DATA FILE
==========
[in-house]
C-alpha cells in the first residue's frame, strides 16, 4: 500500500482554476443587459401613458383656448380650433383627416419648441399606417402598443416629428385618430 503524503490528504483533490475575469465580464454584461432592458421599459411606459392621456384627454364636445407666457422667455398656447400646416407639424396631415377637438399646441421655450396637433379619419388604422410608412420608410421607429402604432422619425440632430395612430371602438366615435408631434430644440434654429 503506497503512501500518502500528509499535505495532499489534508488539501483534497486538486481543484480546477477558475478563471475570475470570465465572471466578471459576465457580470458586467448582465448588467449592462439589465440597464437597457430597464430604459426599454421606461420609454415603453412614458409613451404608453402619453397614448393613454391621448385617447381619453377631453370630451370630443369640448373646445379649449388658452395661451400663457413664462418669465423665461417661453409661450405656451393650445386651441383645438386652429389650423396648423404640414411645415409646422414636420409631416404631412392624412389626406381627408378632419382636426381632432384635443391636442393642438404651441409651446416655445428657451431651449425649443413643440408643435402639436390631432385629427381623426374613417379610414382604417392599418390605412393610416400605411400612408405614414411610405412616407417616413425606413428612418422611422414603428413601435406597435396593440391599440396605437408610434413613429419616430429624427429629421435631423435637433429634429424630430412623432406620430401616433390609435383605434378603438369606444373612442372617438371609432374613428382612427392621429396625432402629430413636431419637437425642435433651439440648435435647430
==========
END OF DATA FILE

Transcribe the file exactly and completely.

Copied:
[in-house]
C-alpha cells in the first residue's frame, strides 16, 4: 500500500482554476443587459401613458383656448380650433383627416419648441399606417402598443416629428385618430 503524503490528504483533490475575469465580464454584461432592458421599459411606459392621456384627454364636445407666457422667455398656447400646416407639424396631415377637438399646441421655450396637433379619419388604422410608412420608410421607429402604432422619425440632430395612430371602438366615435408631434430644440434654429 503506497503512501500518502500528509499535505495532499489534508488539501483534497486538486481543484480546477477558475478563471475570475470570465465572471466578471459576465457580470458586467448582465448588467449592462439589465440597464437597457430597464430604459426599454421606461420609454415603453412614458409613451404608453402619453397614448393613454391621448385617447381619453377631453370630451370630443369640448373646445379649449388658452395661451400663457413664462418669465423665461417661453409661450405656451393650445386651441383645438386652429389650423396648423404640414411645415409646422414636420409631416404631412392624412389626406381627408378632419382636426381632432384635443391636442393642438404651441409651446416655445428657451431651449425649443413643440408643435402639436390631432385629427381623426374613417379610414382604417392599418390605412393610416400605411400612408405614414411610405412616407417616413425606413428612418422611422414603428413601435406597435396593440391599440396605437408610434413613429419616430429624427429629421435631423435637433429634429424630430412623432406620430401616433390609435383605434378603438369606444373612442372617438371609432374613428382612427392621429396625432402629430413636431419637437425642435433651439440648435435647430